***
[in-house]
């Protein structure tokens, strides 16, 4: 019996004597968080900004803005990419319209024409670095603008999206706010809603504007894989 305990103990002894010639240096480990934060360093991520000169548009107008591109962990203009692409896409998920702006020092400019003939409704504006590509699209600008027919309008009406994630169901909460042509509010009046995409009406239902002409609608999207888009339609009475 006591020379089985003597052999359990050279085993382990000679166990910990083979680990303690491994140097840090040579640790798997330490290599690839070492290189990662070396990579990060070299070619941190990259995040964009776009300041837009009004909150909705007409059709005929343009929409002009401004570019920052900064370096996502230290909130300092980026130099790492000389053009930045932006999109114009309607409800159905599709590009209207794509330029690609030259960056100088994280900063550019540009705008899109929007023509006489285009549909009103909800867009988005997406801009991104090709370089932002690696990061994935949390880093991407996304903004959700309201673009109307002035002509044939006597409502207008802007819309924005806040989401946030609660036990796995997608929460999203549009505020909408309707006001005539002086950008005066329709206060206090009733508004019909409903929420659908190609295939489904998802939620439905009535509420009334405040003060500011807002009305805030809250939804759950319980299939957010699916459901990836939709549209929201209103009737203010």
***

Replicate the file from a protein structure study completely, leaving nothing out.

[in-house]
């Protein structure tokens, strides 16, 4: 019996004597968080900004803005990419319209024409670095603008999206706010809603504007894989 305990103990002894010639240096480990934060360093991520000169548009107008591109962990203009692409896409998920702006020092400019003939409704504006590509699209600008027919309008009406994630169901909460042509509010009046995409009406239902002409609608999207888009339609009475 006591020379089985003597052999359990050279085993382990000679166990910990083979680990303690491994140097840090040579640790798997330490290599690839070492290189990662070396990579990060070299070619941190990259995040964009776009300041837009009004909150909705007409059709005929343009929409002009401004570019920052900064370096996502230290909130300092980026130099790492000389053009930045932006999109114009309607409800159905599709590009209207794509330029690609030259960056100088994280900063550019540009705008899109929007023509006489285009549909009103909800867009988005997406801009991104090709370089932002690696990061994935949390880093991407996304903004959700309201673009109307002035002509044939006597409502207008802007819309924005806040989401946030609660036990796995997608929460999203549009505020909408309707006001005539002086950008005066329709206060206090009733508004019909409903929420659908190609295939489904998802939620439905009535509420009334405040003060500011807002009305805030809250939804759950319980299939957010699916459901990836939709549209929201209103009737203010």